After recently rereading last year’s Portsmouth Point magazine based on icons, I was moved to write an article on an important question that susequently arose– what is it to be an icon? The definition of an icon is given here as:“A person or thing regarded as a representative symbol or as worthy of veneration”
I thought, in order to look into this definition, I would present some well known icons, who each represent the idea of iconic symbols in different ways.
The first icon I thought of was a well- known celebrity, Marilyn Monroe. Born Norma Jeane Mortenson, she has long been considered one of the most iconic figures in recent history, arguably due to her image. Her sex appeal can still be seen as the main reason for her famous status – her blonde hairstyle and that scene in ‘The Seven Year Itch’ (see above) are known globally. Did the public ever see Marilyn, therefore, in any context other than as a female icon and superstar of their time? Arguably not. What is curious about this is how she came to earn the status of an icon – though her films grossed fairly highly, Marilyn was by far more famous than they were, and in some ways this societal pressure to stay as the woman the public saw her as could have been a catalyst to her downfall . A lethal habit of alcohol and drugs saw Marilyn Monroe slowly deteriorate and, on August 5th, 1962, aged just 36, she was found dead in her apartment after an overdose, which was later seen as possible suicide. Despite this, even today, we see Marilyn as one of the most iconic figures the world has seen. I wonder whether this says something about our society; does the glorification of the tragedy of some of these celebrities (such as Monroe) mean they can be considered as idols? Upon looking at Monroe we can see that her image was key to her iconic status, which is our first example of how we can interpret this term.
The second person I decided to look at on the topic of idols was Wayne Rooney. A footballer for both Manchester United and the England squad, Rooney has acquired a long list of titles and awards, including the England Player of the Year (twice), PFA Players’ Player of the Year and FWA Footballer of The Year. Rooney is seen as a football icon, but is arguably most iconic not for his skill in football and awards, but for his infamous temper on pitch. Rooney is tied with David Beckham as the most red-carded player for the England squad with two red cards, and his rage has often been described as iconic in the football sphere.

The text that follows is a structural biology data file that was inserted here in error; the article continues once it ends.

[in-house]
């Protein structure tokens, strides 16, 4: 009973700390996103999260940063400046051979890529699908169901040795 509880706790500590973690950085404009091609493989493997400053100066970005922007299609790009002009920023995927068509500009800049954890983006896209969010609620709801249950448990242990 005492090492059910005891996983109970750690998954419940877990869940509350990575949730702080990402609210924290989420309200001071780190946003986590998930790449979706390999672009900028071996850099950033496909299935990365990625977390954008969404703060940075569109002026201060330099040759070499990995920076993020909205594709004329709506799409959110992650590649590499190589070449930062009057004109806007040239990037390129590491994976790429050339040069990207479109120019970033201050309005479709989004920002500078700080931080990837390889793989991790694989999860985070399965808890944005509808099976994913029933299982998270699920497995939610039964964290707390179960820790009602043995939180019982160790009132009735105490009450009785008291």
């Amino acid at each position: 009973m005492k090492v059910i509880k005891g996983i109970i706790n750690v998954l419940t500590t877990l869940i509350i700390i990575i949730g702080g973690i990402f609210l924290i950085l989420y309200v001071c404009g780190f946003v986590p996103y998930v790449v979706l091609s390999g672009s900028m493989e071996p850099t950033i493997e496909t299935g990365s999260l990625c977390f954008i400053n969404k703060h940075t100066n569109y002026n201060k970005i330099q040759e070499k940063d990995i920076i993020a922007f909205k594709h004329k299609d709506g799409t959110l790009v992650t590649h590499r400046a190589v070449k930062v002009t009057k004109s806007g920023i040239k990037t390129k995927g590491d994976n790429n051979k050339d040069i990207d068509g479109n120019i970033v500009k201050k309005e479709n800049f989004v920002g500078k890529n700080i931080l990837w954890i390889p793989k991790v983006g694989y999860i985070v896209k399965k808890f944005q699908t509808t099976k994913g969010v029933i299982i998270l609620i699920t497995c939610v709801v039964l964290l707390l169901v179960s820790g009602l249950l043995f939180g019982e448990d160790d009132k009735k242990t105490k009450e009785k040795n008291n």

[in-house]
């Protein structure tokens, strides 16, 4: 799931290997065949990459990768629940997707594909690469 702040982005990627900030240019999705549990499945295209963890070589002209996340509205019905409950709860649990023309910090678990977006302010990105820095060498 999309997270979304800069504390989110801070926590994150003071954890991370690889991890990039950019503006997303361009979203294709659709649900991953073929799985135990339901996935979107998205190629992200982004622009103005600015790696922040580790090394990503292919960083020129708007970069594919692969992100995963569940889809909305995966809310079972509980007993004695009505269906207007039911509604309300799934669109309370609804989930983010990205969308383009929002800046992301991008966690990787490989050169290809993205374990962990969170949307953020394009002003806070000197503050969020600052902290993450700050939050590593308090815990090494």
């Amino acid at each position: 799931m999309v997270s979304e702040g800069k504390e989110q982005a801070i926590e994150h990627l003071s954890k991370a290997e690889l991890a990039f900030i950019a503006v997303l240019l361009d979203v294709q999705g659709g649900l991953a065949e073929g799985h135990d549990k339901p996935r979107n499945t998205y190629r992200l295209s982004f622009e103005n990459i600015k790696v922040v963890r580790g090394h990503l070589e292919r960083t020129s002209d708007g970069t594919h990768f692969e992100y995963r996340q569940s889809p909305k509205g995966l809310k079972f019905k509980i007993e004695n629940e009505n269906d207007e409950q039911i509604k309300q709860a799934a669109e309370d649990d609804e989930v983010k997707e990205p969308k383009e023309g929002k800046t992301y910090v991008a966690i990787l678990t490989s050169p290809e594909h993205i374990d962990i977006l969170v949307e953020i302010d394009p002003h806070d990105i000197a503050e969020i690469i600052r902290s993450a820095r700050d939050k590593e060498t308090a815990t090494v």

Is the use of ‘idol’ here therefore used in a negative light? Does Rooney appear to be well known for his somewhat aggressive nature rather than his sporting talents? In addition, the sex scandals associated with Rooney further question how well he can be seen as an idol. There is no doubting of course, that Rooney is iconic; he is one of the few footballers that have earned this status, but it does beg the question of whether we should regard him as “worthy of veneration”. It seems as if Rooney, though iconic as a footballer, is also iconic in personality, perhaps another indicator of the definition presented.
Malala Yousafzai is my final example of an icon. She recently hit the headlines after being targeted by the Taliban for standing up for the rights for women, in particular the right of girls to an education in Swat Valley, where the Taliban operate. She is presented as an icon in a different way from both Marilyn Monroe and Wayne Rooney in the sense that her iconic nature comes not from her image, or her job, but what she has stood up for and believes in. Malala has won many awards for her efforts, including the National Youth Peace Prize, the Sakharou Prize and the Simone de Beauvoir Prize, and was nominated for the Nobel Peace prize. Her efforts towards the promotion of equal rights have promoted her as a modern-day icon – although coming from humble beginnings, her qualities as a person are something many of us admire and desire.